CVtxPolygons is a storage class specifically designed for use with CVtxButton. It contains a private array of four CObArray's called m_oaPolygons. Each CObArray is a list of CVertex's which defines a polygon. These polygons can be tweaked through the use of member functions such as GetSize(), SetAt(), and RemoveAll().

CVtxButton is the button itself, derived from CButton. It draws itself using the m_vtxBtnPolygons member variable, which is of type CVtxPolygons. Each CObArray in a CVtxPolygons object represents a different part of the button. The CObArray at index 0 is the outer border of the button. At index 1 the CObArray is the middle border of the button. Index 2 is the inner border, and index 3 is the focus polygon. If the button is not selected, only the outer and middle polygons are drawn. If the button is focused or selected, all the polygons are drawn.

Here is another example of using CVtxButton:

CRect rect;
CVtxPolygons vtxPolygons;
int offset[4] = {0, 1, 2, 4};
for (int i = 0; i < 4; i++)
    vtxPolygons.Add(i, CVertex(rect.left + rect.bottom / 4 + offset[i], + offset[i]));
    vtxPolygons.Add(i, CVertex(rect.right - offset[i] * 7 / 4 - 1, + offset[i]));
    vtxPolygons.Add(i, CVertex(rect.right - rect.bottom / 4 - offset[i] - 1, rect.bottom - offset[i] - 1));
    vtxPolygons.Add(i, CVertex(rect.left + offset[i] * 7 / 4, rect.bottom - offset[i] - 1));

This example creates a button that looks something like this:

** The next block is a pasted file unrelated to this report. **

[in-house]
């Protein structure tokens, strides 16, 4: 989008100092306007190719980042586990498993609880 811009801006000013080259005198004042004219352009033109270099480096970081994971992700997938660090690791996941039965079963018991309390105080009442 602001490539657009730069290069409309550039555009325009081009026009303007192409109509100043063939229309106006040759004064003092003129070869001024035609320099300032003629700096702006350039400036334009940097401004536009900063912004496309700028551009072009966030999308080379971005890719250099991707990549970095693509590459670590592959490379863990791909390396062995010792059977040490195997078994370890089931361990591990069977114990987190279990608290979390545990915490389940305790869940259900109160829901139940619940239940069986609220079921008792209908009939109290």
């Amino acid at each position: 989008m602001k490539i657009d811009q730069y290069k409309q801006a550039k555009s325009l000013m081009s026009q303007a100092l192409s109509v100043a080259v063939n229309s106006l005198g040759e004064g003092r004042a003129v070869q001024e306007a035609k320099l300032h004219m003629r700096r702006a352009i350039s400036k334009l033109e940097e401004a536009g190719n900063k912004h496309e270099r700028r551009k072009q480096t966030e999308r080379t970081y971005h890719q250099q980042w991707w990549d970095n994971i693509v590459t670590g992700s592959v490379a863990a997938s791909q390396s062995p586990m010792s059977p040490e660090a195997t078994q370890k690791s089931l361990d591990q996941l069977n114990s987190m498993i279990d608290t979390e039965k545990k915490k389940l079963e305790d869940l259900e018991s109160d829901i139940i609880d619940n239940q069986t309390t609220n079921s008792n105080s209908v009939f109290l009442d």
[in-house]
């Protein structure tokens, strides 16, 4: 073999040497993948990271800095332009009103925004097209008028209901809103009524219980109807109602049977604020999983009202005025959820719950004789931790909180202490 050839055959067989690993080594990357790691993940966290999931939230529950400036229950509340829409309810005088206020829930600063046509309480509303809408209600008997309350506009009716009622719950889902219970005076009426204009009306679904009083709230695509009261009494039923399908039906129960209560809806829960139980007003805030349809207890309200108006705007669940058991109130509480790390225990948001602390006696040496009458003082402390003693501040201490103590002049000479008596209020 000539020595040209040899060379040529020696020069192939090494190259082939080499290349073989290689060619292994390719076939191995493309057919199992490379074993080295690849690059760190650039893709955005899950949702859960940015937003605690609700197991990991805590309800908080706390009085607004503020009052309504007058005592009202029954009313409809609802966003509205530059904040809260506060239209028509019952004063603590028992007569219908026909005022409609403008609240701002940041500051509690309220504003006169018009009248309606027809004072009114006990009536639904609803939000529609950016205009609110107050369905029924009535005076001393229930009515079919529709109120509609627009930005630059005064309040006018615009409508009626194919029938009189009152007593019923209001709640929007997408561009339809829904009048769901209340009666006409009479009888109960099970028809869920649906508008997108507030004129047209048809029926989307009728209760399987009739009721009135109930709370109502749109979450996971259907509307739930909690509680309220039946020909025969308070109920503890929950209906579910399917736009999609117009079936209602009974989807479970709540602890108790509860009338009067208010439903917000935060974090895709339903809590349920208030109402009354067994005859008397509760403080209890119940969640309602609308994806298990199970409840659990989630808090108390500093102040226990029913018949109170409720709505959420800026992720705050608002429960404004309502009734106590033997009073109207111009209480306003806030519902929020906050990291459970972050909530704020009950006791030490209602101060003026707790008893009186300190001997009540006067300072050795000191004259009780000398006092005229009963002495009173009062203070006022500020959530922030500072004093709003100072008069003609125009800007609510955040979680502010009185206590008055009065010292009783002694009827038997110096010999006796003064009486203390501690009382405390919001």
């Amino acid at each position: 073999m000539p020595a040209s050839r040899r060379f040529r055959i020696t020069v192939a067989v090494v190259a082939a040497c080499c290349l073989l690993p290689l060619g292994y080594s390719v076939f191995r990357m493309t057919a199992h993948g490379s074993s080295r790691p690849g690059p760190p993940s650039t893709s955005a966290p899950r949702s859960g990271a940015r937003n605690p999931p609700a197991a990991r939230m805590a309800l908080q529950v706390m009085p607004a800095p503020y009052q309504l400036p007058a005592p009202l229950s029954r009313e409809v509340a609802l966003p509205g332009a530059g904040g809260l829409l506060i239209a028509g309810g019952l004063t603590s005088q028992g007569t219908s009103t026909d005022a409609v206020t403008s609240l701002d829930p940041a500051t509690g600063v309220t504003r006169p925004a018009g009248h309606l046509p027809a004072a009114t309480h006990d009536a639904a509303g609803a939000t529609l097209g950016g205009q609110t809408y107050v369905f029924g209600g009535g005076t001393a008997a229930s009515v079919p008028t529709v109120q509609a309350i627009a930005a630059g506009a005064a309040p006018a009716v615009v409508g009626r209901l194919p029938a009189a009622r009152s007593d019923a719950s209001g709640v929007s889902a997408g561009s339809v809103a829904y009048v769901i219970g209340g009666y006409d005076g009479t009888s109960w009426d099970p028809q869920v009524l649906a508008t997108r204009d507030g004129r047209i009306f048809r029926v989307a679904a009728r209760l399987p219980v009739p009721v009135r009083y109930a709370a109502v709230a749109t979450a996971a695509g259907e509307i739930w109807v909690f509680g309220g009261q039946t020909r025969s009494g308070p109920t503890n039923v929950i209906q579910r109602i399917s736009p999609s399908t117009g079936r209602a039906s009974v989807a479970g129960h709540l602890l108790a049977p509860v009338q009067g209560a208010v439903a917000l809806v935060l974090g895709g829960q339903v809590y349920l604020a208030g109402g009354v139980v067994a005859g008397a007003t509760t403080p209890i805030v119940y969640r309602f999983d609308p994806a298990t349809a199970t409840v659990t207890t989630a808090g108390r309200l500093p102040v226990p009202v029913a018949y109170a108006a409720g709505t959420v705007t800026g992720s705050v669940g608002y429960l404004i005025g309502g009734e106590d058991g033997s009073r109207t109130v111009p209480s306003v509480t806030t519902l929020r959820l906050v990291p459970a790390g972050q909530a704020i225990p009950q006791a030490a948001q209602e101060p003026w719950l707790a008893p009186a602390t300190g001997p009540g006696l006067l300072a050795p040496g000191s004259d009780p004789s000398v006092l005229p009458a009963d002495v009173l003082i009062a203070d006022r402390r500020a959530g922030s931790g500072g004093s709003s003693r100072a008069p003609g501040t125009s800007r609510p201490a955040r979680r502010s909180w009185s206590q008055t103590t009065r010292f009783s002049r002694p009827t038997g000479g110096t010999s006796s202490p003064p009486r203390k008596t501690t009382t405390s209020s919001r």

Example image 2

The code is rather straight-forward. For further implementation details your best source of information will be to snoop around the code. If there are any questions feel free to send me e-mail at

Last updated: 4 July 1998


  • How can I use this button in Visual Basic

    Posted by Legacy on 05/16/2003 12:00am

    Originally posted by: Jorge

    I've been looking for a control that can be rotated, and I think that this button is perfect, but, how can I use this button in Visual Basic?

  • Non-rectangular Image Buttons

    Posted by Legacy on 06/25/2002 12:00am

    Originally posted by: Peter

    How about create a Non-rectangular Image Button
    I mean a button like a irregular shape window with a bitmap
    as background

  • Fix for changing text

    Posted by Legacy on 05/01/2000 12:00am

    Originally posted by: Thibaut VIARD

    I have tried these cool buttons, they are nice.
    But when I modify the button text after having press it, the text is the same, because m_bNeedToRegenerateBitmaps is not set to TRUE. I have added a few lines in the function DrawItem. Now, when there is a paint, the function test if the text has changed, and then set the flag high so that the bitmaps are regenerated.

    <PRE><TT><FONT COLOR="#990000">
    // Paint the button with the correct bitmap:
    void CVtxButton::DrawItem( LPDRAWITEMSTRUCT lpDrawItemStruct )
    ASSERT( lpDrawItemStruct != NULL ) ;

    CDC *pDC=CDC::FromHandle( lpDrawItemStruct->hDC ) ;
    CRect rect=lpDrawItemStruct->rcItem ;
    UINT state=lpDrawItemStruct->itemState ;
    CString sText ;

    if ( !m_vtxBtnPolygons.ValidPolygons() )
    SetVtx( VTX_RECT ) ;

    GetWindowText( sText ) ;
    if ( m_sText != sText )
    m_bNeedToRegenerateBitmaps=TRUE ;
    m_sText=sText ;
    if ( m_bNeedToRegenerateBitmaps || m_dwStyle != GetStyle() )
    GenerateBitmaps( lpDrawItemStruct ) ;

    if ( state & ODS_SELECTED )
    m_pBitmapDC->SelectObject( m_pBtnSelected ) ;
    if ( state & ODS_FOCUS )
    m_pBitmapDC->SelectObject( m_pBtnFocus ) ;
    m_pBitmapDC->SelectObject( m_pBtn ) ;

    pDC->BitBlt( 0, 0, rect.Width(), rect.Height(), m_pBitmapDC, 0, 0, SRCCOPY ) ;